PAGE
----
Co-Parenting: How to Survive the School Year When Your Child Lives in 2 Houses

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We don’t judge children who live in 2-homes. We don’t judge parents whose children live in 2 homes. There is nothing inherently wrong with a lifestyle that moves children from one home to another according to varying schedules. In fact, based on family court statistics, children who live across 2 homes are more likely to have positive and supportive interaction with 2 loving parents than are children who grow up in single-home, single-led households.

That’s why, in our ‘Increase the Co-parenting Peace’ coaching program, we give parents the needed tools to create a positive relationship regardless of who lives where.

But you cannot ignore that there are idiosyncrasies that must be addressed when a child lives in 2 homes throughout the school year. With planning, and attention to detail, 2-home children can benefit from the love and attention of both parents….

So how does this work?

Before school starts:

  • The parent – presumably the parent with primary or sole custody in the legal sense – who submits the demographic, medical, dental and related forms should also give the other (non-custodial) parent a copy for their records.
  • Include the other parent’s information just as you would if you were married. This is critical to the inclusion of both parents when decisions are made regarding your child. Don’t be the parent who leaves the FATHER:__________ or MOTHER:_______ line blank on any form. There are no amoebas in your home, so please don’t go there. Additionally, we all recognize that there are some educators – lets be honest – who may prejudge based on a child’s living situation. There is no reason to give them unwarranted ammunition.
  • The pick-up list, similarly, should be made available to the other parent BEFORE being given to the school. Any concerns, biases or other issues should be addressed BEFORE someone comes to pick up little Onya and all hell breaks loose.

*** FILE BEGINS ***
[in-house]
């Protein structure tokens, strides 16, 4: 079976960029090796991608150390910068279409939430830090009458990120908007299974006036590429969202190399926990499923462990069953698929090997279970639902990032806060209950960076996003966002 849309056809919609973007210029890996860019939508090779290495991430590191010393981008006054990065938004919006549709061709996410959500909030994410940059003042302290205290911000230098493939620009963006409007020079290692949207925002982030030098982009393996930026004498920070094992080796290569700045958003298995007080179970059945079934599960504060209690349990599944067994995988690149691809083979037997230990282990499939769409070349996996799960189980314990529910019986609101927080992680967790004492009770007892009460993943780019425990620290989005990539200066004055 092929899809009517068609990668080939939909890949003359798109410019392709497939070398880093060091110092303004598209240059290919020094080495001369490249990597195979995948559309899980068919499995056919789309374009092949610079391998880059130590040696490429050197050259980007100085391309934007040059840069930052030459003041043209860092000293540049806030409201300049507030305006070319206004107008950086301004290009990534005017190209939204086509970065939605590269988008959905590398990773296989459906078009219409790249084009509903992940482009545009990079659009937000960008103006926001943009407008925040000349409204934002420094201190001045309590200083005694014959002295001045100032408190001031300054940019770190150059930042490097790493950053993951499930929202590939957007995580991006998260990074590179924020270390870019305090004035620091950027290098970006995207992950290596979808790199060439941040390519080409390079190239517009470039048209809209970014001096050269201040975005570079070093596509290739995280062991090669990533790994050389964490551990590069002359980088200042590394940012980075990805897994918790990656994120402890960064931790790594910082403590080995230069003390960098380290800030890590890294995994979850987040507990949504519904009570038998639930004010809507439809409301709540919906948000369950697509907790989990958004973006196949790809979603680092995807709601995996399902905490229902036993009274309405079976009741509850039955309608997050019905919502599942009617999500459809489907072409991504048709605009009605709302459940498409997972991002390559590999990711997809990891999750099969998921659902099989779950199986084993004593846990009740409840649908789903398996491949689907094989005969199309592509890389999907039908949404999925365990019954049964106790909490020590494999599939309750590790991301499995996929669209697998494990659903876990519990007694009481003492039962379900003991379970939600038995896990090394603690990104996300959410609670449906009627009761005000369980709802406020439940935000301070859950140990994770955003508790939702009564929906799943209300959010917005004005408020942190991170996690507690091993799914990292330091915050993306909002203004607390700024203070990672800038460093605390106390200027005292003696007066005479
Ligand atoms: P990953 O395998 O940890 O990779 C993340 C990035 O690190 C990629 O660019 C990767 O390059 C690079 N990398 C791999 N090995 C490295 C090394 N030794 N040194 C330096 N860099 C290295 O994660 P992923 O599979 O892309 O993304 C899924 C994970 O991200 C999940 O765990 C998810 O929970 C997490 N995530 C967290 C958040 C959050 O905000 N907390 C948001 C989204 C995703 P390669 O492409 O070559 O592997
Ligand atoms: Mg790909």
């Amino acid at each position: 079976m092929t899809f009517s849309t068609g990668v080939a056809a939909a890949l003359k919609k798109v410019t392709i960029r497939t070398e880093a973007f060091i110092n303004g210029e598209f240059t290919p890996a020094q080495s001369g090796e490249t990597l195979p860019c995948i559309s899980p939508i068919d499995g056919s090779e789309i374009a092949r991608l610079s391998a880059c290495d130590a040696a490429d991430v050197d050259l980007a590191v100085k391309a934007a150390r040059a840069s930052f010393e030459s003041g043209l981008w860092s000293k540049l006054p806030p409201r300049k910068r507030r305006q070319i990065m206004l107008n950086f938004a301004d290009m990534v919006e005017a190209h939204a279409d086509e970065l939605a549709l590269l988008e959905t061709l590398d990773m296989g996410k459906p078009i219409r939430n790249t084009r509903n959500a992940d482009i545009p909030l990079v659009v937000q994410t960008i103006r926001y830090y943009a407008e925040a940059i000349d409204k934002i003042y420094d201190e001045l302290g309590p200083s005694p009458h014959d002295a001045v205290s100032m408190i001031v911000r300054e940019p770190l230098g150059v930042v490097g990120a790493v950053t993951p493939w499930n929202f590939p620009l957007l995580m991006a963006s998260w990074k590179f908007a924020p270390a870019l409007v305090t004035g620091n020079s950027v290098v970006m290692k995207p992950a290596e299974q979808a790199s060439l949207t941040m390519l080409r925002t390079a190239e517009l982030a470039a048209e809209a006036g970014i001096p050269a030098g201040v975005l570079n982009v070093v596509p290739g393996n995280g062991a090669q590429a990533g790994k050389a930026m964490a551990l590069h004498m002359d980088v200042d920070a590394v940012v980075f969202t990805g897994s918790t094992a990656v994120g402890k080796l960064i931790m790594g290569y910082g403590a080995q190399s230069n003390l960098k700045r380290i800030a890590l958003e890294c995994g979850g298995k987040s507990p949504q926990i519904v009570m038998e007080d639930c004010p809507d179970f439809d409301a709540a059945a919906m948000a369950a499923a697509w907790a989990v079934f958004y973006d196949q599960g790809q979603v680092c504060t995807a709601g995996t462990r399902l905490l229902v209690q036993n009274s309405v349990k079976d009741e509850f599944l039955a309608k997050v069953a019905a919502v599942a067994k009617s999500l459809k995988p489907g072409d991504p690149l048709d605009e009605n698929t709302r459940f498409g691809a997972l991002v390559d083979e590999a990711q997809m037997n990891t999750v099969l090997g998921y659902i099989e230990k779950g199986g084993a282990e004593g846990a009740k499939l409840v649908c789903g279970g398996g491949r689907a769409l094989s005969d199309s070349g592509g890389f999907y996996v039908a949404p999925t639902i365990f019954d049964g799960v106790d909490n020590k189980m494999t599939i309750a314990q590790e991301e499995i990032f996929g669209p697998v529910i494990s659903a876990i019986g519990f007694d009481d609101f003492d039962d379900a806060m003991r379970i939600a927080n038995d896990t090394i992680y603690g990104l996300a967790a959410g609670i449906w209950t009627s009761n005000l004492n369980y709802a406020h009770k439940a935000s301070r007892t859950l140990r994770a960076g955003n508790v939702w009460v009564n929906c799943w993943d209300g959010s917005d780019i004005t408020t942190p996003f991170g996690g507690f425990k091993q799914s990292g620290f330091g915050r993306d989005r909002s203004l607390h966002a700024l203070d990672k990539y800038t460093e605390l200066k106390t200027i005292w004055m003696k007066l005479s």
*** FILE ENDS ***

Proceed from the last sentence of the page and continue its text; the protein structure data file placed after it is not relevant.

•  In some situations, particularly where the co-parenting relationship is less-than-stellar, there may be a need for a DO NOT PICK-UP list. Again, such a list should be addressed BEFORE submission to the school.

During the school year:

  •  Make a formal request and provide the necessary documentation so that duplicate copies of school communications are sent to both homes. Report cards, honors certificates, notices of detention or suspension, field trips, all should be sent to both homes (or children should be given multiple copies when requested).
  • Have books, notebooks, supplies, computer or pad – or some type of digital device – at both homes. Children should not have to adjust their learning style based on the day of the week. Before you start yelling, yes, I know, one parent probably has a different financial picture than the other. (That’s a different blog post). Not a big problem; just adjust schedules so the child has time to get to a library, a friend’s house, anywhere they can efficiently and appropriately study and complete their schoolwork.
  • Be mindful of the other parent’s schedule. It isn’t realistic to assume that parents will agree on concepts like bedtime and curfew. Allowing your child to go to bed at 1 AM on school nights when he/she is with you (while knowing that the other parent maintains a 10pm lights-out) will probably earn you brownie points. It will also make your child a hot mess in school the next day. Trust me! Is parental agreement preferable? Yes. Is it possible? Yes. Is it mandatory? No, because many parents aren’t there yet. That’s why we offer coaching and mediation service at KidsNeed2. In the interim, discuss and (try really hard to) compromise on parenting issues so your children are not forced to engage in schizophrenic behavior at an early age.
    •  “Do your best to maintain consistent academic guidelines and expectations between houses. Be flexible, but realize that the greatest causes of academic failure In 2-home children are (1) emotional concerns and (2) inconsistent academic expectations and guidelines.“ Taken from my e-report, “7 Co-parenting Steps for Academic Achievement”, read the full document for additional information.
    • Share any news you receive with the other parent. Emergency parent meeting? Share. Rescheduled IEP (Individualized Education Program or Individual Education Plan)? Share. Calls from teachers or coaches or administrators or other parents? Share. The more a child realizes that both parents are informed, the greater the chance that the child will adhere to the rules.

The bottom line is that living in 2 houses allows a child access to both parents in -- we hope – harmonious fashion. Even when that is not the case, always, always, put the child first. Understand that children mimic what we do, not what we say.

Cooperation and compromise are skills that children will need in school, in higher education, on their jobs, and in their families.

Let it start as they move between the houses of the people who profess to love them.